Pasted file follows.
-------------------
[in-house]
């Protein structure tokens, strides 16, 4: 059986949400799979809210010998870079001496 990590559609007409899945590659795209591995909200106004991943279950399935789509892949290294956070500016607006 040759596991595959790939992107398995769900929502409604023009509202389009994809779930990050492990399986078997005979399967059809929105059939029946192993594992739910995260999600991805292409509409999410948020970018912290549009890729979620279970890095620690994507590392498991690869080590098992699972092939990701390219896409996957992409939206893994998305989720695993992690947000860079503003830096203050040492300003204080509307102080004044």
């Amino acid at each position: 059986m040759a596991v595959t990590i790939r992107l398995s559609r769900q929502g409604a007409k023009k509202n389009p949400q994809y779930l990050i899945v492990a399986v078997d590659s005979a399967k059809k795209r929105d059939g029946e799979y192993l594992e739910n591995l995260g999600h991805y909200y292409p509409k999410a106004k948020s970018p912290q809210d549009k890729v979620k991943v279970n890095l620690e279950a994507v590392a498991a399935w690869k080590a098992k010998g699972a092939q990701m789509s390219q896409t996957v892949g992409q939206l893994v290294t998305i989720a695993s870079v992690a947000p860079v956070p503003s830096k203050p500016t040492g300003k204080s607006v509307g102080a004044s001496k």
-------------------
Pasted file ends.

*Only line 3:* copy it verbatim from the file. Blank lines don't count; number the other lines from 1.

């Amino acid at each position: 059986m040759a596991v595959t990590i790939r992107l398995s559609r769900q929502g409604a007409k023009k509202n389009p949400q994809y779930l990050i899945v492990a399986v078997d590659s005979a399967k059809k795209r929105d059939g029946e799979y192993l594992e739910n591995l995260g999600h991805y909200y292409p509409k999410a106004k948020s970018p912290q809210d549009k890729v979620k991943v279970n890095l620690e279950a994507v590392a498991a399935w690869k080590a098992k010998g699972a092939q990701m789509s390219q896409t996957v892949g992409q939206l893994v290294t998305i989720a695993s870079v992690a947000p860079v956070p503003s830096k203050p500016t040492g300003k204080s607006v509307g102080a004044s001496k």